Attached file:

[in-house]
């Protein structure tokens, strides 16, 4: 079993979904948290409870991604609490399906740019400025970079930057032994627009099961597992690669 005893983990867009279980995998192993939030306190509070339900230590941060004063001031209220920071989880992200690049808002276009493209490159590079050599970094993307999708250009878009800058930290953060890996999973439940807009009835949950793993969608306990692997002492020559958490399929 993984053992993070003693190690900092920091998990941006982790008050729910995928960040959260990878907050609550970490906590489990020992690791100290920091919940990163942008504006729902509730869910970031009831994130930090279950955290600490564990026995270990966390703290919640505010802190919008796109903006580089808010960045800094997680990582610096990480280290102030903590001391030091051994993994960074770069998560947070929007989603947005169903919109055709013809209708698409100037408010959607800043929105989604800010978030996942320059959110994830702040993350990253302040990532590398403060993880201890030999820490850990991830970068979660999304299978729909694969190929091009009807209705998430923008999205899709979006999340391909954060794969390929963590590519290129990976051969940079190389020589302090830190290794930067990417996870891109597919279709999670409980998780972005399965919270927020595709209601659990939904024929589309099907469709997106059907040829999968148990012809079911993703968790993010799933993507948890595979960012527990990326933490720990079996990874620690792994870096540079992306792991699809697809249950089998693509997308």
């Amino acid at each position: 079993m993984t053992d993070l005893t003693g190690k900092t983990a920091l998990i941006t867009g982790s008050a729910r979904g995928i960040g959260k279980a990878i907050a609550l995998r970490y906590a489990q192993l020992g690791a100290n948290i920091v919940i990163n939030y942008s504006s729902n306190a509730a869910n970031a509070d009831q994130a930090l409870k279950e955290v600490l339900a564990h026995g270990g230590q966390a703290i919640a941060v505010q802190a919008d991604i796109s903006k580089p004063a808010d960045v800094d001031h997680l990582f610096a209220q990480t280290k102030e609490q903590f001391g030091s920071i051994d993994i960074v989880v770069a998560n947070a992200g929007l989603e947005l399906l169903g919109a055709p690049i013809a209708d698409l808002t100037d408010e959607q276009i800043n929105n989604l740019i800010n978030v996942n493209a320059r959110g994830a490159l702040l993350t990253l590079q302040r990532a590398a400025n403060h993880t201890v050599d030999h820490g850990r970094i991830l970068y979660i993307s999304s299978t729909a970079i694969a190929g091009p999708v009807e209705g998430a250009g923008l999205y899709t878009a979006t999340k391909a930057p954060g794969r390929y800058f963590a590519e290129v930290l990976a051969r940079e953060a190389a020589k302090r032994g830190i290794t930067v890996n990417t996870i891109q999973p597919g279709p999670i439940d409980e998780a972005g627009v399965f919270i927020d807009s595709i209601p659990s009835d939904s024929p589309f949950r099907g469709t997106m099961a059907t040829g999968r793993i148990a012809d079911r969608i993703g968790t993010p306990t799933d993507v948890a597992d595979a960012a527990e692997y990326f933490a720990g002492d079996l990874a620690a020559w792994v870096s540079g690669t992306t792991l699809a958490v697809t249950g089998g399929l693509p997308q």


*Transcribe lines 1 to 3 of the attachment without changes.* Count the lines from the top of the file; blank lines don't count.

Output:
[in-house]
């Protein structure tokens, strides 16, 4: 079993979904948290409870991604609490399906740019400025970079930057032994627009099961597992690669 005893983990867009279980995998192993939030306190509070339900230590941060004063001031209220920071989880992200690049808002276009493209490159590079050599970094993307999708250009878009800058930290953060890996999973439940807009009835949950793993969608306990692997002492020559958490399929 993984053992993070003693190690900092920091998990941006982790008050729910995928960040959260990878907050609550970490906590489990020992690791100290920091919940990163942008504006729902509730869910970031009831994130930090279950955290600490564990026995270990966390703290919640505010802190919008796109903006580089808010960045800094997680990582610096990480280290102030903590001391030091051994993994960074770069998560947070929007989603947005169903919109055709013809209708698409100037408010959607800043929105989604800010978030996942320059959110994830702040993350990253302040990532590398403060993880201890030999820490850990991830970068979660999304299978729909694969190929091009009807209705998430923008999205899709979006999340391909954060794969390929963590590519290129990976051969940079190389020589302090830190290794930067990417996870891109597919279709999670409980998780972005399965919270927020595709209601659990939904024929589309099907469709997106059907040829999968148990012809079911993703968790993010799933993507948890595979960012527990990326933490720990079996990874620690792994870096540079992306792991699809697809249950089998693509997308």
């Amino acid at each position: 079993m993984t053992d993070l005893t003693g190690k900092t983990a920091l998990i941006t867009g982790s008050a729910r979904g995928i960040g959260k279980a990878i907050a609550l995998r970490y906590a489990q192993l020992g690791a100290n948290i920091v919940i990163n939030y942008s504006s729902n306190a509730a869910n970031a509070d009831q994130a930090l409870k279950e955290v600490l339900a564990h026995g270990g230590q966390a703290i919640a941060v505010q802190a919008d991604i796109s903006k580089p004063a808010d960045v800094d001031h997680l990582f610096a209220q990480t280290k102030e609490q903590f001391g030091s920071i051994d993994i960074v989880v770069a998560n947070a992200g929007l989603e947005l399906l169903g919109a055709p690049i013809a209708d698409l808002t100037d408010e959607q276009i800043n929105n989604l740019i800010n978030v996942n493209a320059r959110g994830a490159l702040l993350t990253l590079q302040r990532a590398a400025n403060h993880t201890v050599d030999h820490g850990r970094i991830l970068y979660i993307s999304s299978t729909a970079i694969a190929g091009p999708v009807e209705g998430a250009g923008l999205y899709t878009a979006t999340k391909a930057p954060g794969r390929y800058f963590a590519e290129v930290l990976a051969r940079e953060a190389a020589k302090r032994g830190i290794t930067v890996n990417t996870i891109q999973p597919g279709p999670i439940d409980e998780a972005g627009v399965f919270i927020d807009s595709i209601p659990s009835d939904s024929p589309f949950r099907g469709t997106m099961a059907t040829g999968r793993i148990a012809d079911r969608i993703g968790t993010p306990t799933d993507v948890a597992d595979a960012a527990e692997y990326f933490a720990g002492d079996l990874a620690a020559w792994v870096s540079g690669t992306t792991l699809a958490v697809t249950g089998g399929l693509p997308q």